33 Varying Velocity Paint Racing From ScienceArts Paint Pendulum Materials:Liquid PaintBoard from Easel with Paint Tray AttachedStack of BlocksMarbles, Toy Cars, Small Balls, SpoolsLong piece of butcher paperNewspaperScience Experiment:Make an incline with board propped on blocks- Paint tray at bottomCover with butcher paperDip toys in paint and let it roll down the easel, making paint patternsScience Skill: Gravity, VelocityMaterials:Cone shaped paper cupString and ScissorsDowel Rod2 ChairsPaint, thinned until runnyNewspaperTape and Construction PaperScience Experiment:Poke 3 holes in cup and lace string through the holes. Gather the strings and tie them in a knot above cup.Tie cup with string to center of dowel rod.Space chairs apart and place dowel rod on seats of chairs so cup swings freely.Cover floor with newspaper. Place construction paper on top.Poke hole in tip of cup so paint can flow through slowly.Put masking tape of hole and pour runny paint into cup until it’s half full.Pull the tape off and swing the cup slowly over the paper.Science Skill: Gravity, Velocity
35 Wonder What They’ll Come Up With… MagnetsFrom Sand and Water PlayWater TubsFrom Sandbox ScientistsMaterials:MagnetsSmall metal, plastic, and wooden objectsSandSensory Table Activity:Place metal, plastic, and wooden objects in table.Give kids magnets and encourage them to experiment to see which items the magnet will attract.Cover the objects with sand.Encourage the kids to have a magnetic treasure hunt.Science Skill: MagnetismMaterials:Turkey BastersSponges & CorksPlastic Pitchers and CupsAluminum PotsFunnels and Water PumpsPaintbrushesPlastic animals and carsPebblesSensory Table Activity:Pouring and washing are the basic activities kids will engage in, but the variety of materials will lead to deeper exploration.Like hydraulic engineers, kids may test different configurations of equipment and develop complex water transfer systems.Science Skill: Water Pressure, Evaporation, Saturation, Buoyancy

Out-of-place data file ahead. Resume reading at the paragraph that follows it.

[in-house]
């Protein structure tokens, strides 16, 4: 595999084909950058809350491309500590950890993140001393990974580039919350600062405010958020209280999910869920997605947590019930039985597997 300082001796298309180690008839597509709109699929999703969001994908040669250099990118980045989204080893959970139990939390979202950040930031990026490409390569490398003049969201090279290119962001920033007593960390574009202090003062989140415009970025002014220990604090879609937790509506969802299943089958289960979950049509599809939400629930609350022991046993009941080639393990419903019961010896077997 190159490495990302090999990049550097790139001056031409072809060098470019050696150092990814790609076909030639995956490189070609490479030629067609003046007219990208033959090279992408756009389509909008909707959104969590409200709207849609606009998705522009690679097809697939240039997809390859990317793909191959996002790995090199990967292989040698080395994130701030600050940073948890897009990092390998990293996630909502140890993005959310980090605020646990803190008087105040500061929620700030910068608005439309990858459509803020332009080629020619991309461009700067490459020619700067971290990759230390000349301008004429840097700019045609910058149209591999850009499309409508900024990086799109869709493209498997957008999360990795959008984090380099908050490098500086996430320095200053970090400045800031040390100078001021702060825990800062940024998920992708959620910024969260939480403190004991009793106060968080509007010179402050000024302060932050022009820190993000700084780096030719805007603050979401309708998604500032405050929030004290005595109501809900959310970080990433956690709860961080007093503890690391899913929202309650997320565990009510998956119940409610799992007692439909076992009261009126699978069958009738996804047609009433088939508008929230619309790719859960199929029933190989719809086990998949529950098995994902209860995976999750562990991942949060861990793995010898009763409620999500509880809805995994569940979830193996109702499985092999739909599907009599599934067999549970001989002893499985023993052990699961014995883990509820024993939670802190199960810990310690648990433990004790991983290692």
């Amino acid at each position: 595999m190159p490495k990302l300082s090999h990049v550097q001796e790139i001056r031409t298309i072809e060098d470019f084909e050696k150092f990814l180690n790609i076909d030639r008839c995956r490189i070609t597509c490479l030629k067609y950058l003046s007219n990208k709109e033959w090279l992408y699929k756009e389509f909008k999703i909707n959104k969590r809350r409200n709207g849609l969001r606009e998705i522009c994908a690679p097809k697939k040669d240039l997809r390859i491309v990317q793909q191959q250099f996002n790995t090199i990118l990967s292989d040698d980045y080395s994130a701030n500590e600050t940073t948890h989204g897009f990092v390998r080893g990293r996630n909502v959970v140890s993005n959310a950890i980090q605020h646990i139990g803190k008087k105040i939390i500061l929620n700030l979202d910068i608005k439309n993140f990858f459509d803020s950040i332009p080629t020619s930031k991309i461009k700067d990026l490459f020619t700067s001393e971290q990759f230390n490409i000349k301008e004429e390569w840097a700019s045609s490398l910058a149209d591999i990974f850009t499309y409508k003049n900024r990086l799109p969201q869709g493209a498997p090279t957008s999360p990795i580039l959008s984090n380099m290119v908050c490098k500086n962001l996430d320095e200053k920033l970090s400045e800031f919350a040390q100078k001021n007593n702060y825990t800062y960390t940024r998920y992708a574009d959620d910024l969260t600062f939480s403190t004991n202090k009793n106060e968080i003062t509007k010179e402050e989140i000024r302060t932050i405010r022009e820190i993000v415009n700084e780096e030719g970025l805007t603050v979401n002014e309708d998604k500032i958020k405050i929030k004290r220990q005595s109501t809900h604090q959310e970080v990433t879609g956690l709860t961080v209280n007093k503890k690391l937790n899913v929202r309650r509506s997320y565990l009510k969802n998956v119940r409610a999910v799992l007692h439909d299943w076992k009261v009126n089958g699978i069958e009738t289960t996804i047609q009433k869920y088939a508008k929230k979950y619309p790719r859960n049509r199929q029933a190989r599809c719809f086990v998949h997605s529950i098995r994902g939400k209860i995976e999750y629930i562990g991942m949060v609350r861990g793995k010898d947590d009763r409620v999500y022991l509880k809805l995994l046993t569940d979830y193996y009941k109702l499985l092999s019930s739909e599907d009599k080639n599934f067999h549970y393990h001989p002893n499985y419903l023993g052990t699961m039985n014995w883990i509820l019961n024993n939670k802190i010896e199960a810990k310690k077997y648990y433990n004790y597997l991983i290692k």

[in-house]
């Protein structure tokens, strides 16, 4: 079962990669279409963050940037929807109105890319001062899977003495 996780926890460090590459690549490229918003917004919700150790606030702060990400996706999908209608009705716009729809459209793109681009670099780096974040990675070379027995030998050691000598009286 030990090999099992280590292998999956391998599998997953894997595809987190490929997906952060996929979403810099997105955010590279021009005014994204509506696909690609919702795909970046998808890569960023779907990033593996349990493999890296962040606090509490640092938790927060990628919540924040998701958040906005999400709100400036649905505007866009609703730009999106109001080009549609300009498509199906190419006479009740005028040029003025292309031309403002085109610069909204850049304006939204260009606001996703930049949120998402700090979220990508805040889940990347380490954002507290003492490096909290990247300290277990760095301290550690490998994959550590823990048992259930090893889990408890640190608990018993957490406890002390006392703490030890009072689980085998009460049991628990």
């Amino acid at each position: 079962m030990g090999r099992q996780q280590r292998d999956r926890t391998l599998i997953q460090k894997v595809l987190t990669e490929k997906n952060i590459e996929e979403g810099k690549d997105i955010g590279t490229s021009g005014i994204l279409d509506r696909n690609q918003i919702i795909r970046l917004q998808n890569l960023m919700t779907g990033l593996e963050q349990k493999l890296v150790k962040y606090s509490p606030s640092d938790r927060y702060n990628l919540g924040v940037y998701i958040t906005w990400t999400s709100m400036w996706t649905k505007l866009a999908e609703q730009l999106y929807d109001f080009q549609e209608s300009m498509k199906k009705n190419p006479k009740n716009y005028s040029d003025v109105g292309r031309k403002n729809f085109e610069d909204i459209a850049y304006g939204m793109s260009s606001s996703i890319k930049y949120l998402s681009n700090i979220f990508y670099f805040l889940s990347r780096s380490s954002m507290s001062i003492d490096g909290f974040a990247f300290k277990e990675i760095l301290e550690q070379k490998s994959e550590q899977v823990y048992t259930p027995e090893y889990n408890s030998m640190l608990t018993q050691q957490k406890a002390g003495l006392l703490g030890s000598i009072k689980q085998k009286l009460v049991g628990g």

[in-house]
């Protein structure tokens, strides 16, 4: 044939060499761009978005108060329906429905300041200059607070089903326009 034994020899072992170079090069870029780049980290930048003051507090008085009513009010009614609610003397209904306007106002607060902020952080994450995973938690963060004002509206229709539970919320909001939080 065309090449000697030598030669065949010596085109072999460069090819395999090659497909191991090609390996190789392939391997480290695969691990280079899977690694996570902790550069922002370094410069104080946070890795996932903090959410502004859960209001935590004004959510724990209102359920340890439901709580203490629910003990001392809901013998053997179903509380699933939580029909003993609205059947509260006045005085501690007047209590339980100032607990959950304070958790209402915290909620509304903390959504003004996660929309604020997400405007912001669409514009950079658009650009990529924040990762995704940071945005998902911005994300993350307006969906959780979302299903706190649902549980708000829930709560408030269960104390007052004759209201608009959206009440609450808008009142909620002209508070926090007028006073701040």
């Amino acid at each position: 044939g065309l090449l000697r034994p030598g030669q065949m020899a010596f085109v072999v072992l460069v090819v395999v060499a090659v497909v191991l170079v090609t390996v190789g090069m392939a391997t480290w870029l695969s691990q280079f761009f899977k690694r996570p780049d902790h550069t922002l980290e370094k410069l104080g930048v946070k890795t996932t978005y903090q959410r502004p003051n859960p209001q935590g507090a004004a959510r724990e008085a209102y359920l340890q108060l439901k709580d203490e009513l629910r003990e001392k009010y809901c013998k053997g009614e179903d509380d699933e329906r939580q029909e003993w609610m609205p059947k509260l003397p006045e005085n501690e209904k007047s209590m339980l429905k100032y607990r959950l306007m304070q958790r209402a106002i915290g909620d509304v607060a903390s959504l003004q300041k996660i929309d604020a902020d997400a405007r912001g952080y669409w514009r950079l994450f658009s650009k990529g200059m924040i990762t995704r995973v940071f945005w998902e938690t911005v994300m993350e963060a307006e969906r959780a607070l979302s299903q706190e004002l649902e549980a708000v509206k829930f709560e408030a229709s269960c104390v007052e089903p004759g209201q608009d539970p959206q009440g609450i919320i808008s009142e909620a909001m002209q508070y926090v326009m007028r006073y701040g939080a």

36 “X” Marks the Spot Nail It From Science Adventures Magnet Hunt Materials:Piece of a tree trunkHammers of various weightsLarge nailsSafety gogglesScience Activity:Preface this activity with safety notes and rules.Pound the nails into the center of the log to secure the nails.Challenge the children to drive the nail all the way into the log.Experiment with different size hammersScience Skill: Communicating, Physical ScienceMaterials:Small magnets for each childClipboardPaper and PenScience Activity:Take the children outside and ask them to hunt for objects attracted to their magnets.Encourage children to share their discoveries.Keep a record of the magnet objects discovered and who found them.Review the places and objects and discuss.Science Skill: Magnetism, Classifying